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Publication numberUS7038640 B2
Publication typeGrant
Application numberUS 10/100,035
Publication dateMay 2, 2006
Filing dateMar 19, 2002
Priority dateMar 21, 2001
Fee statusLapsed
Also published asEP1244089A2, EP1244089A3, US20020135547
Publication number100035, 10100035, US 7038640 B2, US 7038640B2, US-B2-7038640, US7038640 B2, US7038640B2
InventorsTakahisa Tanabe
Original AssigneePioneer Corporation
Export CitationBiBTeX, EndNote, RefMan
External Links: USPTO, USPTO Assignment, Espacenet
Self-emission display device and method for driving the same
US 7038640 B2
Abstract
A self emission display device for controlling a lit-up/non-lit-up state of a light emitting element by controlling a current flowing therethrough comprises: a plurality of light emitting elements arrayed in a matrix; and a plurality of SCRs for controlling a current flowing through the light emitting elements, corresponding to each of the light emitting elements; wherein each of the light emitting elements is connected to an anode in each of the SCRs.
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Claims(17)
1. A self emission display device for controlling a lit-up/non-lit-up state of a light emitting element by controlling a current flowing therethrough comprising:
a plurality of light emitting elements arrayed in a matrix and connected to electrodes; and
a plurality of SCRs for controlling a current flowing through the light emitting elements, corresponding to each of the light emitting elements;
wherein each of the light emitting elements is connected to an anode in each of the SCRs,
wherein said each of the SCRs is provided so as to correspond to each of said light emitting elements connected to electrodes.
2. A self emission display device for controlling a lit-up/non-lit-up state of a light emitting element by controlling a current flowing therethrough comprising:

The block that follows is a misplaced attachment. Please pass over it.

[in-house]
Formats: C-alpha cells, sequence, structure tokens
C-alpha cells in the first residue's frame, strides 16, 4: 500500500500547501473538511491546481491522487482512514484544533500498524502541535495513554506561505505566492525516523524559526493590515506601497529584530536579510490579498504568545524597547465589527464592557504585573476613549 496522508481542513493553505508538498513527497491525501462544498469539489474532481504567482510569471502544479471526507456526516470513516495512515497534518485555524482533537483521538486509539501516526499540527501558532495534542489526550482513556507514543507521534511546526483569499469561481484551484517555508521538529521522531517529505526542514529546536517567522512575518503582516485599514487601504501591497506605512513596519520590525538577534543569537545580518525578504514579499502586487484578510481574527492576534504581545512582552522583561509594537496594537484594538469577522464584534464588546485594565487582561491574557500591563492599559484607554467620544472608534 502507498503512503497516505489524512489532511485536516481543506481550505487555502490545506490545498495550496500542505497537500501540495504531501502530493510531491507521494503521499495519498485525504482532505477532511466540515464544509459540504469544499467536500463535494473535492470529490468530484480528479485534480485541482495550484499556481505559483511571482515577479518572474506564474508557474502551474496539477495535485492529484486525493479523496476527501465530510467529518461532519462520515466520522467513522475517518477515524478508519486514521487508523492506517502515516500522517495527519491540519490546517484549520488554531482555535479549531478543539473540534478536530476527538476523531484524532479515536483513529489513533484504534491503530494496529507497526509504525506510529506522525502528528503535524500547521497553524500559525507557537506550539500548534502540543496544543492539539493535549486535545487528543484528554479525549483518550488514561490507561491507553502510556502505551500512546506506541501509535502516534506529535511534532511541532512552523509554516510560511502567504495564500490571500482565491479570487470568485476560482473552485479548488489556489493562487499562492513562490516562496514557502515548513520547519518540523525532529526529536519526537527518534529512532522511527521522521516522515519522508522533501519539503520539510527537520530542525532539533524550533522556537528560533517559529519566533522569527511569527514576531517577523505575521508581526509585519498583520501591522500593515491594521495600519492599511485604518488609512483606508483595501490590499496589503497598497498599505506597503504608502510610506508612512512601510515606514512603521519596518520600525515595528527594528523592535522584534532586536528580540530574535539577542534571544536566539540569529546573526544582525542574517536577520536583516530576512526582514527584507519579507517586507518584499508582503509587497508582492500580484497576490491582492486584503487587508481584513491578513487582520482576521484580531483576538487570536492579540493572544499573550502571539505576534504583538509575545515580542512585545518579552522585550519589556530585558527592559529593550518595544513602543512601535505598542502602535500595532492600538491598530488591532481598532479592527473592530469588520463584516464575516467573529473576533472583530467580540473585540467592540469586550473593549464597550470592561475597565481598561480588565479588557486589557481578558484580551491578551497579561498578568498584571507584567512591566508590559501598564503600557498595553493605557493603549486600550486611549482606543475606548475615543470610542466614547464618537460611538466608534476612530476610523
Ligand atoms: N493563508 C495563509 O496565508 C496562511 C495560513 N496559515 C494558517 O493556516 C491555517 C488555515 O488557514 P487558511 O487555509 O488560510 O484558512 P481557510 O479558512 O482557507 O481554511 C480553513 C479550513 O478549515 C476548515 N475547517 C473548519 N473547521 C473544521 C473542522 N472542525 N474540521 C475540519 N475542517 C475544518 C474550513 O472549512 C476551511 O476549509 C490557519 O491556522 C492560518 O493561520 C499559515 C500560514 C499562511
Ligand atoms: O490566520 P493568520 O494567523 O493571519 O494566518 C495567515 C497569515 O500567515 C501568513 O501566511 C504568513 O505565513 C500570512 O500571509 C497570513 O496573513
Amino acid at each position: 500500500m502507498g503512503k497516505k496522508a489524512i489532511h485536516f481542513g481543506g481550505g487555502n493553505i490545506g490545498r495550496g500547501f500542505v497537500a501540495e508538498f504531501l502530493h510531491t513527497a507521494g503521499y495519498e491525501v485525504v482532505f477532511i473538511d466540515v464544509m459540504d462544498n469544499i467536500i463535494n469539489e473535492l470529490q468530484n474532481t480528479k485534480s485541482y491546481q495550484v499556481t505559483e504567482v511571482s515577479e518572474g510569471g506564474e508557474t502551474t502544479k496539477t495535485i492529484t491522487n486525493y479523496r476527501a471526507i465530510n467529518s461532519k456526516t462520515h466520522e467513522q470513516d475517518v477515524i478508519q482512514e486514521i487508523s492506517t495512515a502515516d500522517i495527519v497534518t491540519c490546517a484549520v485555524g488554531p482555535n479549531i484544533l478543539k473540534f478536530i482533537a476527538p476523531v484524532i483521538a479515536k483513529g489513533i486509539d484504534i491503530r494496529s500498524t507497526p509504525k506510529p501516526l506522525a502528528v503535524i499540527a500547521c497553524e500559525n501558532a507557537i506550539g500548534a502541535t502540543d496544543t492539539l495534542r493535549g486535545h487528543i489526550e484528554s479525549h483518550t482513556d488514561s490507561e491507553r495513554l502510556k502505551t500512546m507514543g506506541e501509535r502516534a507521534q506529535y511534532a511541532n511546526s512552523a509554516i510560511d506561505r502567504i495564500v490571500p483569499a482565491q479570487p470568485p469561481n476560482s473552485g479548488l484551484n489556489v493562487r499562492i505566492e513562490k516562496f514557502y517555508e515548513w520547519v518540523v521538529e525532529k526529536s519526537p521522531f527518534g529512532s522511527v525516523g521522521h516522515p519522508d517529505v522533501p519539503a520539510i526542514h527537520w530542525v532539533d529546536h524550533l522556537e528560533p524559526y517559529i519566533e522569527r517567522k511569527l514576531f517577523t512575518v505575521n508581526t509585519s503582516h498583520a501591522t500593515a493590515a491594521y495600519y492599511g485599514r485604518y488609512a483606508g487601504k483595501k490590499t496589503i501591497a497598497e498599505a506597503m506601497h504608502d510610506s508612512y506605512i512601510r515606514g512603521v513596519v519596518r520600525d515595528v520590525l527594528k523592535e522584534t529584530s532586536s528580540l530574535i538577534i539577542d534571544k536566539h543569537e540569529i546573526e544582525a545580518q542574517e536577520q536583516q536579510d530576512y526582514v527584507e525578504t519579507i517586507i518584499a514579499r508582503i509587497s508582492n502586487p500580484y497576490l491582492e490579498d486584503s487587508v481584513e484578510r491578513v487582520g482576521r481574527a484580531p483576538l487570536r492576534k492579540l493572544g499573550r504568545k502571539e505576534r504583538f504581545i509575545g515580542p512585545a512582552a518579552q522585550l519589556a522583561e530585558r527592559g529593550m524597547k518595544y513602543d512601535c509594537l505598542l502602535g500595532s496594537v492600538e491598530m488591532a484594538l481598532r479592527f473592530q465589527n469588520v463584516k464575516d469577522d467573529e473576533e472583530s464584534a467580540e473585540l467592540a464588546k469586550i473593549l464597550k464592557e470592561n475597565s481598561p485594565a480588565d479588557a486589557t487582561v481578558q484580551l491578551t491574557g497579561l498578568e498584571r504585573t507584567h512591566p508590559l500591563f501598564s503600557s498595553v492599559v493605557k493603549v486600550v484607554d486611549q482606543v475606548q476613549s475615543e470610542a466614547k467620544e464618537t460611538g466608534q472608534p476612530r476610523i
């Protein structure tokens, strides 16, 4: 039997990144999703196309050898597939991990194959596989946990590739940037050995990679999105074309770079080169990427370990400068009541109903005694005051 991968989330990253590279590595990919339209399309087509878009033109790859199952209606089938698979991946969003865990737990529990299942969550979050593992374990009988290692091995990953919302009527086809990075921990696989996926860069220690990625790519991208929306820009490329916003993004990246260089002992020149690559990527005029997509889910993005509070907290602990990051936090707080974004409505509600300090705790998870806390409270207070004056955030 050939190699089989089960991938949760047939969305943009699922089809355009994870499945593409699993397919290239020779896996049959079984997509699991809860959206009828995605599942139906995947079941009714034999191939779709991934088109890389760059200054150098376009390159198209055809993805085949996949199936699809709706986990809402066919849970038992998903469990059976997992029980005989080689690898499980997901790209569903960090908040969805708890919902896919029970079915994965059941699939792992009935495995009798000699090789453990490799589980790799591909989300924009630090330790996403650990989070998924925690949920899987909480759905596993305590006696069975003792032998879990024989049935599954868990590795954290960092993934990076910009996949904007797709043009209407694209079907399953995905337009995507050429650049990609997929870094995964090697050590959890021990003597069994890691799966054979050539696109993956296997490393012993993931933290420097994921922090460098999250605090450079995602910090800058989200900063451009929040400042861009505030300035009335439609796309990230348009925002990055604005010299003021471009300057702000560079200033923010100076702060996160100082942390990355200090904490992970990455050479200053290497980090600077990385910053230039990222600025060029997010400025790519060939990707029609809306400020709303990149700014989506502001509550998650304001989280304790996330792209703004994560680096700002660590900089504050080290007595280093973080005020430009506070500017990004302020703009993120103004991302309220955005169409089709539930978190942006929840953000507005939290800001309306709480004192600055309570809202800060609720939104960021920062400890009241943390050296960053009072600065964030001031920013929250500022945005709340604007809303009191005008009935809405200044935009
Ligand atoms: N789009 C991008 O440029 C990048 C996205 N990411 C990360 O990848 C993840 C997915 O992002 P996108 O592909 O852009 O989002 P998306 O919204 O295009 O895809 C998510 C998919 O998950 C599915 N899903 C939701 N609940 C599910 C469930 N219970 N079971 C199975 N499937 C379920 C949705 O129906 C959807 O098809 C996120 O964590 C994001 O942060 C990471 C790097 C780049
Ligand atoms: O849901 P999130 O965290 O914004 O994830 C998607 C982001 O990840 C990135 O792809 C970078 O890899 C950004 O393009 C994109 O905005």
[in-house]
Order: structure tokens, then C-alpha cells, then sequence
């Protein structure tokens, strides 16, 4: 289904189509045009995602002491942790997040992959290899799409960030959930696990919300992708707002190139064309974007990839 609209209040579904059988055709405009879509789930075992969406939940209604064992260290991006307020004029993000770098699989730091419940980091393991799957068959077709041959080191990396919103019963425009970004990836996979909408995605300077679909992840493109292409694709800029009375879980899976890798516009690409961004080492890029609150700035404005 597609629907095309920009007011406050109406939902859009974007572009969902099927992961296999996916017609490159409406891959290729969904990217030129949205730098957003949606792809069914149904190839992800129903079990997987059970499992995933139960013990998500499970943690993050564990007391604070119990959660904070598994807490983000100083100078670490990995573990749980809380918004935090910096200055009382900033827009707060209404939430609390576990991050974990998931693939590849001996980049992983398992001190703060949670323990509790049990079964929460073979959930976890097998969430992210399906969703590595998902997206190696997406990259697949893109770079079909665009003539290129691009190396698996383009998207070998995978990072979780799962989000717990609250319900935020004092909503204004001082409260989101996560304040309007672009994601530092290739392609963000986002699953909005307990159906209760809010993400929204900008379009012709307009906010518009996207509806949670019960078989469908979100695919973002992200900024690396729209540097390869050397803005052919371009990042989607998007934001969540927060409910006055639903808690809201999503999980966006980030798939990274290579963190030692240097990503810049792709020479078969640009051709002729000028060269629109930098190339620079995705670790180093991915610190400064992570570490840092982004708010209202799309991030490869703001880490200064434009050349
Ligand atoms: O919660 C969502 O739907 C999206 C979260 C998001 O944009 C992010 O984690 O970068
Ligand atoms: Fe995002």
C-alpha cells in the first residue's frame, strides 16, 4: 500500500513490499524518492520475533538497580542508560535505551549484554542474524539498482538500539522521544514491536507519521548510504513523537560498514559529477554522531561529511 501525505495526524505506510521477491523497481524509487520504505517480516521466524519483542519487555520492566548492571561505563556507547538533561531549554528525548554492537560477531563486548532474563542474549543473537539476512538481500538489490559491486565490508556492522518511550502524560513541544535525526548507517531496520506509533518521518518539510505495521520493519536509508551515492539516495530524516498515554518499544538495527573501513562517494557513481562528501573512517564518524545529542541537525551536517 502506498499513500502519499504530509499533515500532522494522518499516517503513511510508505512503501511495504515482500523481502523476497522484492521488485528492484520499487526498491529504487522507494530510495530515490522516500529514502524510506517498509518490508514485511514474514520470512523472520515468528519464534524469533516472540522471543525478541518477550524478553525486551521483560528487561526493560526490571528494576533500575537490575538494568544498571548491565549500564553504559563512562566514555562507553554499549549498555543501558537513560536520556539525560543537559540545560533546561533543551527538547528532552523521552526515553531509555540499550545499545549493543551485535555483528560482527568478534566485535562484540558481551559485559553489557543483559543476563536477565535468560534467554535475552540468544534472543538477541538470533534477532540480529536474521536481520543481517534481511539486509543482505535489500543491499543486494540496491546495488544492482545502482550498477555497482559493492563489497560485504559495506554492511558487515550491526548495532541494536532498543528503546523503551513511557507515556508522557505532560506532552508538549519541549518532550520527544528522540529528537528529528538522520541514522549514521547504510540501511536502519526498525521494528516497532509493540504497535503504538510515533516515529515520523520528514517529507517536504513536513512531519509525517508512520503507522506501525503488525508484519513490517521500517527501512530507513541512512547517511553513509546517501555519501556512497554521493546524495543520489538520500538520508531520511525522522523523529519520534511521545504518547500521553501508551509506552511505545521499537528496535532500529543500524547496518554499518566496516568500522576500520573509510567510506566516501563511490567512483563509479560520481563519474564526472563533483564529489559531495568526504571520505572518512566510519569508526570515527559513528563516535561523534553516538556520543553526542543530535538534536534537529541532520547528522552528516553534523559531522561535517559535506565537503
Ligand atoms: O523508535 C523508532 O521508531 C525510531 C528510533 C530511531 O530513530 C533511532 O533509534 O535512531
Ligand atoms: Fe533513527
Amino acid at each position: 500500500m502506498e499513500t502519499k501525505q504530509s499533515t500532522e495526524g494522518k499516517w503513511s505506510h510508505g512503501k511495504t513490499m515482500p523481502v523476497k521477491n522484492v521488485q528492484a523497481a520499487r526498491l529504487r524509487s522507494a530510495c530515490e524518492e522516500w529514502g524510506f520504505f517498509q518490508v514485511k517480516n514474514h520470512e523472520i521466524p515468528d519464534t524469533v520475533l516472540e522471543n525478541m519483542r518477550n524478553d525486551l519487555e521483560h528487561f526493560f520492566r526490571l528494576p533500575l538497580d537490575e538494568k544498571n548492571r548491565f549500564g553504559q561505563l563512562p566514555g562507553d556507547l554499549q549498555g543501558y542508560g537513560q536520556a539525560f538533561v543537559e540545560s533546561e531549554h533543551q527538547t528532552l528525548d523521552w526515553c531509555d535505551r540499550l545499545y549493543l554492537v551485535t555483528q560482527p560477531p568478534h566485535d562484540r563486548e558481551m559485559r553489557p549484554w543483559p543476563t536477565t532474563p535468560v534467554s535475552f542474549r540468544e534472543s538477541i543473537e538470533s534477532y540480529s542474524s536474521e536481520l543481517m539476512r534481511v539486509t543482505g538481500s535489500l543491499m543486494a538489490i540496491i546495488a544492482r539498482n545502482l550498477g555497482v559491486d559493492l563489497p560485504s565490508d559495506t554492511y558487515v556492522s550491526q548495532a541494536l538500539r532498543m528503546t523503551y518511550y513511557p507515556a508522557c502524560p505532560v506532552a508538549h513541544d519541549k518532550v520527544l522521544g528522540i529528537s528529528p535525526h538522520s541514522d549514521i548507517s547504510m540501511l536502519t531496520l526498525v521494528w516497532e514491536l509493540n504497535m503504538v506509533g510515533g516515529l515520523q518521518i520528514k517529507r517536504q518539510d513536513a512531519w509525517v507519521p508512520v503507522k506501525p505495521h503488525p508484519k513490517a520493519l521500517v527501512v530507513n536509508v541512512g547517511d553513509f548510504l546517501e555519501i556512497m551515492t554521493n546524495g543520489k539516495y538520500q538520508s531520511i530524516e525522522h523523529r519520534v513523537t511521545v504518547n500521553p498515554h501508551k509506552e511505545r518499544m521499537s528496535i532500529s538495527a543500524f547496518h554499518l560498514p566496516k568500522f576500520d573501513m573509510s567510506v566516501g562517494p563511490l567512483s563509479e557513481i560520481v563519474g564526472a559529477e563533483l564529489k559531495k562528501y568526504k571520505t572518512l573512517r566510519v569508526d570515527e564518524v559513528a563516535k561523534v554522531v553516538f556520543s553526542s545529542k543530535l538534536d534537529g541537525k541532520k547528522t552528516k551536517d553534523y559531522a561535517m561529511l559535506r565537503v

a plurality of light emitting elements arrayed in a matrix and connected to electrodes; and
a plurality of SCRs for controlling a current flowing through the light emitting elements, corresponding to each of the light emitting elements;
wherein each of the light emitting elements is connected to a cathode in each of the SCRs,
wherein said each of the SCRs is provided so as to correspond to each of said light emitting elements connected to electrodes.
3. The self emission display device according to claim 1 or 2, wherein the light emitting elements are organic EL elements.
4. The self emission display device according to claim 1 or 2, wherein the light emitting elements are light emitting diodes.
5. The self emission display device according to claim 1 or 2, wherein a ratio in static capacity between the SCR and the light emitting element is adjusted to thereby optimize a ratio of a voltage applied to the SCR and a voltage applied to the light emitting element in a non-conducting state.
6. The self emission display device according to claim 1 or 2, wherein the self emission display device has a control function to set a current value that corresponds to a target brightness based on a current vs. brightness characteristic of the light emitting element to thereby set an optimal source voltage that corresponds to the set current value based on voltage vs. current characteristics of both the SCR and the light emitting element.
7. The self emission display device according to claim 1 or 2, wherein the lit-up/non-lit-up states of each of the light emitting elements are determined by a voltage value applied to a gate in each of the SCRs.
8. The self emission display device according to claim 1 or 2, wherein a break-over voltage in each of the SCRs is determined by a voltage value applied to a gate in each of the SCRs, the light emitting element is lighted up by decreasing the break-over voltage.
9. A method for driving a self emission display device having a plurality of light emitting elements arrayed in a matrix and a plurality of SCRs for controlling a current flowing through the light emitting elements, wherein each of the light emitting elements is connected to an anode in each of the SCRs, comprising:
a process of providing a plurality of light emitting elements, each of said light emitting elements connected to an anode of a respective SCR and each of said light emitting elements connected to electrodes;